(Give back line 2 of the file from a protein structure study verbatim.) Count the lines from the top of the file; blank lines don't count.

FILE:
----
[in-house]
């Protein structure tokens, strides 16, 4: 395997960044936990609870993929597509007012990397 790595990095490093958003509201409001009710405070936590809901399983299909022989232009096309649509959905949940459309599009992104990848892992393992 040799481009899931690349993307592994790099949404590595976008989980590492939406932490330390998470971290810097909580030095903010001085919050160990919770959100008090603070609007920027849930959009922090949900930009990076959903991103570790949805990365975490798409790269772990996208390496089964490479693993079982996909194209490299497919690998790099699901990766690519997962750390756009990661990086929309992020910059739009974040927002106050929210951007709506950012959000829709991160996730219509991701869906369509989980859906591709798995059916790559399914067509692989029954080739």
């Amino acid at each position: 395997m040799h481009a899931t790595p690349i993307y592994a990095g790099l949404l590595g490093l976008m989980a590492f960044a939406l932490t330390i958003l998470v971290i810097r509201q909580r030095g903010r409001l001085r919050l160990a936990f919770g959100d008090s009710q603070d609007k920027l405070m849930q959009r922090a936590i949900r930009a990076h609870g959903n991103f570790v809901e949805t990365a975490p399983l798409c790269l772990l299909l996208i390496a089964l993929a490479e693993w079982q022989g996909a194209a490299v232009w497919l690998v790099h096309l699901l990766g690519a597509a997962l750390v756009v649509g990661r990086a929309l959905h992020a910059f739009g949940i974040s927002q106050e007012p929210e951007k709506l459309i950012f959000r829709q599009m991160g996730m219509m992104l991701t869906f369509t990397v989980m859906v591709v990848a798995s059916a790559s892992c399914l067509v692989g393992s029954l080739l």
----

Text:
């Protein structure tokens, strides 16, 4: 395997960044936990609870993929597509007012990397 790595990095490093958003509201409001009710405070936590809901399983299909022989232009096309649509959905949940459309599009992104990848892992393992 040799481009899931690349993307592994790099949404590595976008989980590492939406932490330390998470971290810097909580030095903010001085919050160990919770959100008090603070609007920027849930959009922090949900930009990076959903991103570790949805990365975490798409790269772990996208390496089964490479693993079982996909194209490299497919690998790099699901990766690519997962750390756009990661990086929309992020910059739009974040927002106050929210951007709506950012959000829709991160996730219509991701869906369509989980859906591709798995059916790559399914067509692989029954080739």